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Batista v. Tremont Enterprises

United States District Court, N.D. Ohio, Eastern Division

July 22, 2019

STAN BATISTA, Plaintiff,
v.
TREMONT ENTERPRISES, et al., Defendants.

          MEMORANDUM OF OPINION AND ORDER [RESOLVING ECF NO. 17]

          Benita Y. Pearson United States District Judge.

         Pending before the Court is the parties' Joint Motion for Approval of Settlement and Stipulation of Dismissal with Prejudice. ECF No. 17. The parties move the Court to approve their Confidential Settlement Agreement and Release of Claims (the “Settlement Agreement”) (ECF No. 17-1) resolving Plaintiff Stan Batista's claims, filed under 29 U.S.C. § 216(b) of the Fair Labor Standards Act (“FLSA”).

         The Court approves the parties' settlement agreement because it is fair and reasonable. Pursuant to Fed. R. Civ. P. 41(a)(1)(ii), the action is dismissed with prejudice. Except as provided in the settlement agreement, the parties shall bear their own attorneys' fees and costs. The Court shall retain jurisdiction to enforce the terms of the settlement.

         Law and Analysis

         In reviewing a proposed FLSA settlement, “a court must scrutinize the proposed settlement for fairness, and determine whether the settlement is a ‘fair and reasonable resolution of a bona fide dispute over FLSA provisions.'” Snook v. Valley OB-GYN Clinic, P.C., 2014 WL 7369904, at *2 (E.D. Mich. Dec. 29, 2014) (quoting Lynn's Food Stores v. United States, 679 F.2d 1350, 1354 (11th Cir. 1982)); see Rotuna v. W. Customer Mgmt. Grp., LLC, No. 4:09CV1608, 2010 WL 2490989, at *5 (N.D. Ohio June 15, 2010) (permitting settlement only when a bona fide dispute over the plaintiff's entitlement to compensation exists).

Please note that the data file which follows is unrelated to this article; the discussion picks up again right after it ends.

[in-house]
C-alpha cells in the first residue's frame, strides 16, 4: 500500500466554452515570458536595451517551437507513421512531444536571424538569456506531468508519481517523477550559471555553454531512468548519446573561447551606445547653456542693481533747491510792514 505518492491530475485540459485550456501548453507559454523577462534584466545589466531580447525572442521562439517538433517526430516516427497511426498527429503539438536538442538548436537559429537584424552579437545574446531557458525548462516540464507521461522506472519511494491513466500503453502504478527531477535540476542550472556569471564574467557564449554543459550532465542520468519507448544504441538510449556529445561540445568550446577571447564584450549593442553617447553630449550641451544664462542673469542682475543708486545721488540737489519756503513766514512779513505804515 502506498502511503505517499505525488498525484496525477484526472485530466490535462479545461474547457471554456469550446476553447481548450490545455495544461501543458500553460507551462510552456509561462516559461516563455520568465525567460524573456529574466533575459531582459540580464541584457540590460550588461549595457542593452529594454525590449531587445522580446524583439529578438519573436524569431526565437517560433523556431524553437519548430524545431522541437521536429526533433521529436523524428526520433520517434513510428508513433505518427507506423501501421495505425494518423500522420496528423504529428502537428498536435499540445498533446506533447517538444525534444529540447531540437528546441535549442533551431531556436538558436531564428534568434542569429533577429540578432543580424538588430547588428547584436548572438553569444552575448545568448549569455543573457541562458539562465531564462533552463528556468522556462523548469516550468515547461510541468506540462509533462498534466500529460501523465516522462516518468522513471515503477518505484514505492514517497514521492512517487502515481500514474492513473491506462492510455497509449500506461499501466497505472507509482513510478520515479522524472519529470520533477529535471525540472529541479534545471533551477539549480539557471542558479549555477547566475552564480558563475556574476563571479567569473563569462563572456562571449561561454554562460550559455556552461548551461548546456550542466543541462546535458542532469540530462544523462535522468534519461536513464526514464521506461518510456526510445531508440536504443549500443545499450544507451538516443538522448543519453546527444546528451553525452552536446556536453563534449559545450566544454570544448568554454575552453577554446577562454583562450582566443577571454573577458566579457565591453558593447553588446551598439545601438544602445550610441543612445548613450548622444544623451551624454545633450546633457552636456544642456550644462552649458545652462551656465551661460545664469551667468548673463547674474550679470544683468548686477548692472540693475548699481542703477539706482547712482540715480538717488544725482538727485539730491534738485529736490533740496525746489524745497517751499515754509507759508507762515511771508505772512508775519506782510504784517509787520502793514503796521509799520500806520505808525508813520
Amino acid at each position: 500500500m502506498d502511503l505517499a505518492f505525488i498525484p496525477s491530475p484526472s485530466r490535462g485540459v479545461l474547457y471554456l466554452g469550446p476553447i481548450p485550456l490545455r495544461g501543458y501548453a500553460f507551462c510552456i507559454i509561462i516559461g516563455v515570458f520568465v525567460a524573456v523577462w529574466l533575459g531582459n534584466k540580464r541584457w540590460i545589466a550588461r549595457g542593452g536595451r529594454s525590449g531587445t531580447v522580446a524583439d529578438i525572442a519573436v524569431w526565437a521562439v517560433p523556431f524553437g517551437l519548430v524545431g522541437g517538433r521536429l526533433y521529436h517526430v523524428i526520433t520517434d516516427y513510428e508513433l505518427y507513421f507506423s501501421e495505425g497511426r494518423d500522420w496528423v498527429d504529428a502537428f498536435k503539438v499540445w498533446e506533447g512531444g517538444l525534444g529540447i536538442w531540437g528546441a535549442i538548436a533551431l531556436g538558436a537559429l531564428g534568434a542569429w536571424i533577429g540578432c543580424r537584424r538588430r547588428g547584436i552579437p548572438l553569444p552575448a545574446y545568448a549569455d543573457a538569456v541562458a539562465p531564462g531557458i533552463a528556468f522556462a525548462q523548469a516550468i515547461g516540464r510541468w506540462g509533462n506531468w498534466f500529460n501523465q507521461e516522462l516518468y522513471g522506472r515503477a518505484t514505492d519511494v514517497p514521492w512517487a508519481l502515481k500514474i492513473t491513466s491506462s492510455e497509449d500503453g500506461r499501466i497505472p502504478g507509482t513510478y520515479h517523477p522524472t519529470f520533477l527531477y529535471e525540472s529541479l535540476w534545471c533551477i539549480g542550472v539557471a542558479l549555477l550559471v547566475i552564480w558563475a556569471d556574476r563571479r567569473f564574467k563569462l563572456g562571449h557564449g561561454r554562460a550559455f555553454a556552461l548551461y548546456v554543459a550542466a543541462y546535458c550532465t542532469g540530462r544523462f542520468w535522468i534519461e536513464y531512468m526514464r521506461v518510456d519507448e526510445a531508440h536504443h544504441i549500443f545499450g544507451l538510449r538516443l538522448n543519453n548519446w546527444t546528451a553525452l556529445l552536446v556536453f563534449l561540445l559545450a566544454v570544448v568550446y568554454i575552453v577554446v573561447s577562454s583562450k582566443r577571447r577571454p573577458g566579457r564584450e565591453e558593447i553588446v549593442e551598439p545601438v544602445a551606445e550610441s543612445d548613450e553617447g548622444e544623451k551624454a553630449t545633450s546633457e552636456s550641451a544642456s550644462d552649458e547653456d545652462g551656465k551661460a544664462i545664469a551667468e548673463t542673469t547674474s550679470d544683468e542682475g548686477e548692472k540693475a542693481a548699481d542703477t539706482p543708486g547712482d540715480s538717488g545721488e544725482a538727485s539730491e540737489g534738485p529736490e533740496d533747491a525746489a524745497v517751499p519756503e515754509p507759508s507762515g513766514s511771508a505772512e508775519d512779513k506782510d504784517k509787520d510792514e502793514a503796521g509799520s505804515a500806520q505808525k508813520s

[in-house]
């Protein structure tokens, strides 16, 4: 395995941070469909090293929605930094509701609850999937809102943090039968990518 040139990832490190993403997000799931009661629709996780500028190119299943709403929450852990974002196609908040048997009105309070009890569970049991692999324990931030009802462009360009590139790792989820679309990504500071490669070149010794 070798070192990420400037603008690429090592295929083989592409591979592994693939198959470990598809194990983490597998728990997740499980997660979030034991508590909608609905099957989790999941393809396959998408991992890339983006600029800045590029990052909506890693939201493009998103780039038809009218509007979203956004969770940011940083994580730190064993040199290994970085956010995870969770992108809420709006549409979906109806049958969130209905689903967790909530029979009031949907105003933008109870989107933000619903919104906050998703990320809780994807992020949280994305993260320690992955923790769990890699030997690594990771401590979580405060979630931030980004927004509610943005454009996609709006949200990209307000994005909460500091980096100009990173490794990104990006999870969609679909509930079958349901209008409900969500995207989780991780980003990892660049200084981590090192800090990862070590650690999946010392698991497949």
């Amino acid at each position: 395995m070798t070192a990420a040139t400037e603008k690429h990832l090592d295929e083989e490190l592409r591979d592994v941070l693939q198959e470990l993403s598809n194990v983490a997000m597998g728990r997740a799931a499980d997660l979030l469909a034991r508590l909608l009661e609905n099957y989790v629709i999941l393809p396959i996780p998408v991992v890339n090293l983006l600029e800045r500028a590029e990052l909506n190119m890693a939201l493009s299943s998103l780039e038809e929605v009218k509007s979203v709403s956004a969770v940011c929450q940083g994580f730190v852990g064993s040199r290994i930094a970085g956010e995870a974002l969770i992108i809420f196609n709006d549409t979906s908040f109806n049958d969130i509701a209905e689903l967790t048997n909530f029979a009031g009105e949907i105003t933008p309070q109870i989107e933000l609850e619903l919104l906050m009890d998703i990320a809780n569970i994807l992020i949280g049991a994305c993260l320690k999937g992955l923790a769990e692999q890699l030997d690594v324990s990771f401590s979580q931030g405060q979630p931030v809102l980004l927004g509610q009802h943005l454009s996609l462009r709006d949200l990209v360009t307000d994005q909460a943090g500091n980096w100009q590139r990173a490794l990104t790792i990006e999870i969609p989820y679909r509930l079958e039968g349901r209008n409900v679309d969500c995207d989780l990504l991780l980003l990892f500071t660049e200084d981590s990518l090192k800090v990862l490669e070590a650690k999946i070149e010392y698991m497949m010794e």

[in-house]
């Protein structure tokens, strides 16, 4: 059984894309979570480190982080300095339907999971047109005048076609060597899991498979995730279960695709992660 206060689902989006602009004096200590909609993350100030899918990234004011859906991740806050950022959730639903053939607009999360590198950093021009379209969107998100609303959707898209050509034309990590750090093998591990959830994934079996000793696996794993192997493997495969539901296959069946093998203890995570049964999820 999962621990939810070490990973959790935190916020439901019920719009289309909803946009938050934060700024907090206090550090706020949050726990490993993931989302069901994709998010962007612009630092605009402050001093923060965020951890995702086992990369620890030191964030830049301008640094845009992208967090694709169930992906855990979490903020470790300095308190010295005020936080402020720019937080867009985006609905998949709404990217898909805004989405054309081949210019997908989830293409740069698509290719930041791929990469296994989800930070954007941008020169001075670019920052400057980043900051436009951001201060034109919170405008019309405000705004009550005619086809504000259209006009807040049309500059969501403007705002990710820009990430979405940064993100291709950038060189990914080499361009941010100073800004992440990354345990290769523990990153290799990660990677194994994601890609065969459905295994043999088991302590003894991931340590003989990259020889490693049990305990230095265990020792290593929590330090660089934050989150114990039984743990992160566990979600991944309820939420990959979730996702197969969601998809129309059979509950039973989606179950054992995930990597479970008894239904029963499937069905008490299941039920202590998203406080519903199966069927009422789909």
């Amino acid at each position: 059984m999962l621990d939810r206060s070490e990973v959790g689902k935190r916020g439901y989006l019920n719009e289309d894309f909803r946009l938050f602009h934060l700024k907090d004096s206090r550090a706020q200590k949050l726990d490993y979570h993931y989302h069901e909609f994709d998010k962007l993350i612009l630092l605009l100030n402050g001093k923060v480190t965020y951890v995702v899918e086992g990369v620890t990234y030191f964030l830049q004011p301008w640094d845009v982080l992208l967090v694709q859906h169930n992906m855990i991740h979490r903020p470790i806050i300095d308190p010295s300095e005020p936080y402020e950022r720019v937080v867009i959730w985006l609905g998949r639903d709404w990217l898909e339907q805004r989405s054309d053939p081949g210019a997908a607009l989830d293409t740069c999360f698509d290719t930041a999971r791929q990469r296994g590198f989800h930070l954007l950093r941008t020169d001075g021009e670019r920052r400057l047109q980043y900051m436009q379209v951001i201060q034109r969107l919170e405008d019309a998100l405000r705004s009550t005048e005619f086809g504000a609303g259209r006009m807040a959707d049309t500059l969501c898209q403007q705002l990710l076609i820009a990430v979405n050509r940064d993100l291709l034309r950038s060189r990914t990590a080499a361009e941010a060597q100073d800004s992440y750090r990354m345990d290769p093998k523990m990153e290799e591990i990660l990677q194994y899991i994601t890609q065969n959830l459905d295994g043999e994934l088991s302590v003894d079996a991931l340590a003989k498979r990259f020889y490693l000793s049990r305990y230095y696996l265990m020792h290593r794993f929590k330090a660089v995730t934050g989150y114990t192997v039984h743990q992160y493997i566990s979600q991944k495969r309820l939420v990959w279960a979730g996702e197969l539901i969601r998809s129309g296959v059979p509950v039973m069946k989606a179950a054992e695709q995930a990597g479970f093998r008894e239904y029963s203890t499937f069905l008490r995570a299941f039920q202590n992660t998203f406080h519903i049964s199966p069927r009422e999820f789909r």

Courts should consider the following factors in determining whether a proposed FLSA settlement is fair and reasonable: (1) the existence of fraud or collusion behind the settlement; (2) the complexity, expense, and likely duration of the litigation; (3) the stage of the proceedings and the amount of discovery completed; (4) the probability of plaintiff's success on the merits; (5) the range of possible recovery; and (6) the opinions of the counsel.

Snook, 2014 WL 7369904, at *2 (citing Dees v. Hydradry, Inc., 706 F.Supp.2d 1227, 1241 (M.D. Fla. 2010)).

         In this case, having reviewed the settlement agreement (ECF No. 17-1), the Court agrees that a bona fide dispute exists with respect to the validity and strength of Plaintiff's FLSA claim. Plaintiff contends that he and any potential opt-in claimants are hourly, nonexempt employees who worked more than forty (40) hours a week. ECF No. 1 at PageID #: 5. He argues that Defendants failed to pay them overtime compensation as required under the FLSA. Id. Defendants, in turn, deny that they violated the FLSA. ECF No. 8. The Court concludes that the parties have legitimate disagreements over the wages owed, and have “demonstrated that the legal and factual issues presented in this action [do] not necessarily favor either side.” Rotuna, 2010 WL 2490989, at *5.